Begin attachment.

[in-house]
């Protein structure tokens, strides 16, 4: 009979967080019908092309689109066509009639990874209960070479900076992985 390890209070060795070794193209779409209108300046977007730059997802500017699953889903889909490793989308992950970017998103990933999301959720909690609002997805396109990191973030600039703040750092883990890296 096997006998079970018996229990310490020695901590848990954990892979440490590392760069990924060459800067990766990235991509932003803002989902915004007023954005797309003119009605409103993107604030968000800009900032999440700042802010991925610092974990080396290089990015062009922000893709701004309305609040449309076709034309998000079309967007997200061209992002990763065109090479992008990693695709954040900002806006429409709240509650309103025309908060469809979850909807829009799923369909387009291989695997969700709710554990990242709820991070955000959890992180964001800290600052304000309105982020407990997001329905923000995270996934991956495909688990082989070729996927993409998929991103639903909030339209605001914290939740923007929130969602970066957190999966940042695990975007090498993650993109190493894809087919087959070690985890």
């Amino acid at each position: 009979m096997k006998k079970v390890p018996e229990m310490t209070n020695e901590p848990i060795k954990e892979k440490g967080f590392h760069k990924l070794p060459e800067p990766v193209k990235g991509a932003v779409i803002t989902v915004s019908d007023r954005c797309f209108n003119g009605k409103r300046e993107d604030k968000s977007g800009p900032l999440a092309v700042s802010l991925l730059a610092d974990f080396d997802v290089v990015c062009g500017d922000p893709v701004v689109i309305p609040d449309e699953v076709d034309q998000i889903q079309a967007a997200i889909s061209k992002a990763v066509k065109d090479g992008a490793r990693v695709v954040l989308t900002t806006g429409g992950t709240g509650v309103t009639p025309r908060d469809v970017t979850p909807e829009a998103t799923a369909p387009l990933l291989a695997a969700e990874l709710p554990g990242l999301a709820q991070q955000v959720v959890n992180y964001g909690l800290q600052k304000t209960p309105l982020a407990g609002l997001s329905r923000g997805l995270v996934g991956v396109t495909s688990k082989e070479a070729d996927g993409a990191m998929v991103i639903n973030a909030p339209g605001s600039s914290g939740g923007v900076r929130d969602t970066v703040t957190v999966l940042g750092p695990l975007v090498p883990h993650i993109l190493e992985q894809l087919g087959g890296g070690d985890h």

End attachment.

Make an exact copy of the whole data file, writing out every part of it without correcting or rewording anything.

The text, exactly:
[in-house]
């Protein structure tokens, strides 16, 4: 009979967080019908092309689109066509009639990874209960070479900076992985 390890209070060795070794193209779409209108300046977007730059997802500017699953889903889909490793989308992950970017998103990933999301959720909690609002997805396109990191973030600039703040750092883990890296 096997006998079970018996229990310490020695901590848990954990892979440490590392760069990924060459800067990766990235991509932003803002989902915004007023954005797309003119009605409103993107604030968000800009900032999440700042802010991925610092974990080396290089990015062009922000893709701004309305609040449309076709034309998000079309967007997200061209992002990763065109090479992008990693695709954040900002806006429409709240509650309103025309908060469809979850909807829009799923369909387009291989695997969700709710554990990242709820991070955000959890992180964001800290600052304000309105982020407990997001329905923000995270996934991956495909688990082989070729996927993409998929991103639903909030339209605001914290939740923007929130969602970066957190999966940042695990975007090498993650993109190493894809087919087959070690985890």
């Amino acid at each position: 009979m096997k006998k079970v390890p018996e229990m310490t209070n020695e901590p848990i060795k954990e892979k440490g967080f590392h760069k990924l070794p060459e800067p990766v193209k990235g991509a932003v779409i803002t989902v915004s019908d007023r954005c797309f209108n003119g009605k409103r300046e993107d604030k968000s977007g800009p900032l999440a092309v700042s802010l991925l730059a610092d974990f080396d997802v290089v990015c062009g500017d922000p893709v701004v689109i309305p609040d449309e699953v076709d034309q998000i889903q079309a967007a997200i889909s061209k992002a990763v066509k065109d090479g992008a490793r990693v695709v954040l989308t900002t806006g429409g992950t709240g509650v309103t009639p025309r908060d469809v970017t979850p909807e829009a998103t799923a369909p387009l990933l291989a695997a969700e990874l709710p554990g990242l999301a709820q991070q955000v959720v959890n992180y964001g909690l800290q600052k304000t209960p309105l982020a407990g609002l997001s329905r923000g997805l995270v996934g991956v396109t495909s688990k082989e070479a070729d996927g993409a990191m998929v991103i639903n973030a909030p339209g605001s600039s914290g939740g923007v900076r929130d969602t970066v703040t957190v999966l940042g750092p695990l975007v090498p883990h993650i993109l190493e992985q894809l087919g087959g890296g070690d985890h």